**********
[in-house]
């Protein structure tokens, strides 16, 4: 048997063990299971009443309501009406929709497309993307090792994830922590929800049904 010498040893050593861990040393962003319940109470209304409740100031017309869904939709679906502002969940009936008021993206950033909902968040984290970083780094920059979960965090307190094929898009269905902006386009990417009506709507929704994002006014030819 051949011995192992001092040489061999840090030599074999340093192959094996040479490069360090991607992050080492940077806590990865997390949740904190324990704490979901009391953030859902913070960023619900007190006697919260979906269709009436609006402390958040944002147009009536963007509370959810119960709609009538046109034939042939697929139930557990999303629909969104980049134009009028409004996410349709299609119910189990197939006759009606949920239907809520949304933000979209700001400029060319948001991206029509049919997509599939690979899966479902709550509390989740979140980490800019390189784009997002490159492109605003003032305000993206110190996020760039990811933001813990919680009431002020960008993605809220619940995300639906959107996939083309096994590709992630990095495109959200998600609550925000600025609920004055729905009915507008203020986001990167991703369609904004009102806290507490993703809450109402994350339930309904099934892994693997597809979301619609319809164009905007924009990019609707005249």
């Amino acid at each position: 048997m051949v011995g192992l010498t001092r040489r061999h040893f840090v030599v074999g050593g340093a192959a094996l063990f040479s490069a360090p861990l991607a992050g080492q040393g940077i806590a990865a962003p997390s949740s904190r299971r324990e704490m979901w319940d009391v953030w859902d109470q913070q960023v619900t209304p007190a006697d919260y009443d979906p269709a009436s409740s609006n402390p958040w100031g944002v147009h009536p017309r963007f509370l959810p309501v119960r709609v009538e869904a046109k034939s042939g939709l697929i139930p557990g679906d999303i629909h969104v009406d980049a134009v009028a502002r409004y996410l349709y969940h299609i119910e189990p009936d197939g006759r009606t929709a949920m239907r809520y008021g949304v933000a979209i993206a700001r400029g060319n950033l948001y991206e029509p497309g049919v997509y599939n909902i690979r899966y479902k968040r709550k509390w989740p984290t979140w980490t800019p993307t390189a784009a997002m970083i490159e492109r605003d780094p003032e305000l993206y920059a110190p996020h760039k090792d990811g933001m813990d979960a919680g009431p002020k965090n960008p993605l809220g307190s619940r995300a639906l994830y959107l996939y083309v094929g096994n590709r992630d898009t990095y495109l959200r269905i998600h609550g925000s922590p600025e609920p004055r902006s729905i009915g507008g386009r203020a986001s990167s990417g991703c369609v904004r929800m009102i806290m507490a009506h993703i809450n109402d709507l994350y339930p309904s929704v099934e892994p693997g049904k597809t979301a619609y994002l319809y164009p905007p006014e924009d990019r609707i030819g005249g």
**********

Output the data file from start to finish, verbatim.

[in-house]
């Protein structure tokens, strides 16, 4: 048997063990299971009443309501009406929709497309993307090792994830922590929800049904 010498040893050593861990040393962003319940109470209304409740100031017309869904939709679906502002969940009936008021993206950033909902968040984290970083780094920059979960965090307190094929898009269905902006386009990417009506709507929704994002006014030819 051949011995192992001092040489061999840090030599074999340093192959094996040479490069360090991607992050080492940077806590990865997390949740904190324990704490979901009391953030859902913070960023619900007190006697919260979906269709009436609006402390958040944002147009009536963007509370959810119960709609009538046109034939042939697929139930557990999303629909969104980049134009009028409004996410349709299609119910189990197939006759009606949920239907809520949304933000979209700001400029060319948001991206029509049919997509599939690979899966479902709550509390989740979140980490800019390189784009997002490159492109605003003032305000993206110190996020760039990811933001813990919680009431002020960008993605809220619940995300639906959107996939083309096994590709992630990095495109959200998600609550925000600025609920004055729905009915507008203020986001990167991703369609904004009102806290507490993703809450109402994350339930309904099934892994693997597809979301619609319809164009905007924009990019609707005249």
């Amino acid at each position: 048997m051949v011995g192992l010498t001092r040489r061999h040893f840090v030599v074999g050593g340093a192959a094996l063990f040479s490069a360090p861990l991607a992050g080492q040393g940077i806590a990865a962003p997390s949740s904190r299971r324990e704490m979901w319940d009391v953030w859902d109470q913070q960023v619900t209304p007190a006697d919260y009443d979906p269709a009436s409740s609006n402390p958040w100031g944002v147009h009536p017309r963007f509370l959810p309501v119960r709609v009538e869904a046109k034939s042939g939709l697929i139930p557990g679906d999303i629909h969104v009406d980049a134009v009028a502002r409004y996410l349709y969940h299609i119910e189990p009936d197939g006759r009606t929709a949920m239907r809520y008021g949304v933000a979209i993206a700001r400029g060319n950033l948001y991206e029509p497309g049919v997509y599939n909902i690979r899966y479902k968040r709550k509390w989740p984290t979140w980490t800019p993307t390189a784009a997002m970083i490159e492109r605003d780094p003032e305000l993206y920059a110190p996020h760039k090792d990811g933001m813990d979960a919680g009431p002020k965090n960008p993605l809220g307190s619940r995300a639906l994830y959107l996939y083309v094929g096994n590709r992630d898009t990095y495109l959200r269905i998600h609550g925000s922590p600025e609920p004055r902006s729905i009915g507008g386009r203020a986001s990167s990417g991703c369609v904004r929800m009102i806290m507490a009506h993703i809450n109402d709507l994350y339930p309904s929704v099934e892994p693997g049904k597809t979301a619609y994002l319809y164009p905007p006014e924009d990019r609707i030819g005249g």